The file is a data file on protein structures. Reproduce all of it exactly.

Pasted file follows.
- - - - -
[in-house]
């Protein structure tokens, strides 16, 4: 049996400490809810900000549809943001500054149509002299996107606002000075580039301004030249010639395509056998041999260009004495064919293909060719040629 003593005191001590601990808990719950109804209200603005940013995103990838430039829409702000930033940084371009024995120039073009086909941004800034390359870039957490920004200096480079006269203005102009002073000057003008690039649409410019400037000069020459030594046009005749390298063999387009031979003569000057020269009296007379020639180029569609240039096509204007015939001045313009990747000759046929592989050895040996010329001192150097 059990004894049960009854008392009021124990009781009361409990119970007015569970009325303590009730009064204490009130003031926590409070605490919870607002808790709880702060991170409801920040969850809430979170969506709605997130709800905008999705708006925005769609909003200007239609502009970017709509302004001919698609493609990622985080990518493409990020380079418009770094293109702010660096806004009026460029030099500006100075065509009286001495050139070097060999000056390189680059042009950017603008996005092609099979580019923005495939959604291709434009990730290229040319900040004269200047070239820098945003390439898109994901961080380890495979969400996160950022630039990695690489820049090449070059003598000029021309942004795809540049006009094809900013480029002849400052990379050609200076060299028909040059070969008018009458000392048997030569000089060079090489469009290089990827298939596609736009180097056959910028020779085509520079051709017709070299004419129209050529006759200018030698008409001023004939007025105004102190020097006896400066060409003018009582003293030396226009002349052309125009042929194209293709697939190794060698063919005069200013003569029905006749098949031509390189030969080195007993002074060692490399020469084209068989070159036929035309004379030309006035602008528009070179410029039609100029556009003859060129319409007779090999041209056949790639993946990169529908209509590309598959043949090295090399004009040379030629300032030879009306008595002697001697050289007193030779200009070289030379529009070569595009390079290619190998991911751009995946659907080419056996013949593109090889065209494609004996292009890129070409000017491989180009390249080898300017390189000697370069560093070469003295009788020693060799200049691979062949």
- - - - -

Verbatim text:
[in-house]
């Protein structure tokens, strides 16, 4: 049996400490809810900000549809943001500054149509002299996107606002000075580039301004030249010639395509056998041999260009004495064919293909060719040629 003593005191001590601990808990719950109804209200603005940013995103990838430039829409702000930033940084371009024995120039073009086909941004800034390359870039957490920004200096480079006269203005102009002073000057003008690039649409410019400037000069020459030594046009005749390298063999387009031979003569000057020269009296007379020639180029569609240039096509204007015939001045313009990747000759046929592989050895040996010329001192150097 059990004894049960009854008392009021124990009781009361409990119970007015569970009325303590009730009064204490009130003031926590409070605490919870607002808790709880702060991170409801920040969850809430979170969506709605997130709800905008999705708006925005769609909003200007239609502009970017709509302004001919698609493609990622985080990518493409990020380079418009770094293109702010660096806004009026460029030099500006100075065509009286001495050139070097060999000056390189680059042009950017603008996005092609099979580019923005495939959604291709434009990730290229040319900040004269200047070239820098945003390439898109994901961080380890495979969400996160950022630039990695690489820049090449070059003598000029021309942004795809540049006009094809900013480029002849400052990379050609200076060299028909040059070969008018009458000392048997030569000089060079090489469009290089990827298939596609736009180097056959910028020779085509520079051709017709070299004419129209050529006759200018030698008409001023004939007025105004102190020097006896400066060409003018009582003293030396226009002349052309125009042929194209293709697939190794060698063919005069200013003569029905006749098949031509390189030969080195007993002074060692490399020469084209068989070159036929035309004379030309006035602008528009070179410029039609100029556009003859060129319409007779090999041209056949790639993946990169529908209509590309598959043949090295090399004009040379030629300032030879009306008595002697001697050289007193030779200009070289030379529009070569595009390079290619190998991911751009995946659907080419056996013949593109090889065209494609004996292009890129070409000017491989180009390249080898300017390189000697370069560093070469003295009788020693060799200049691979062949």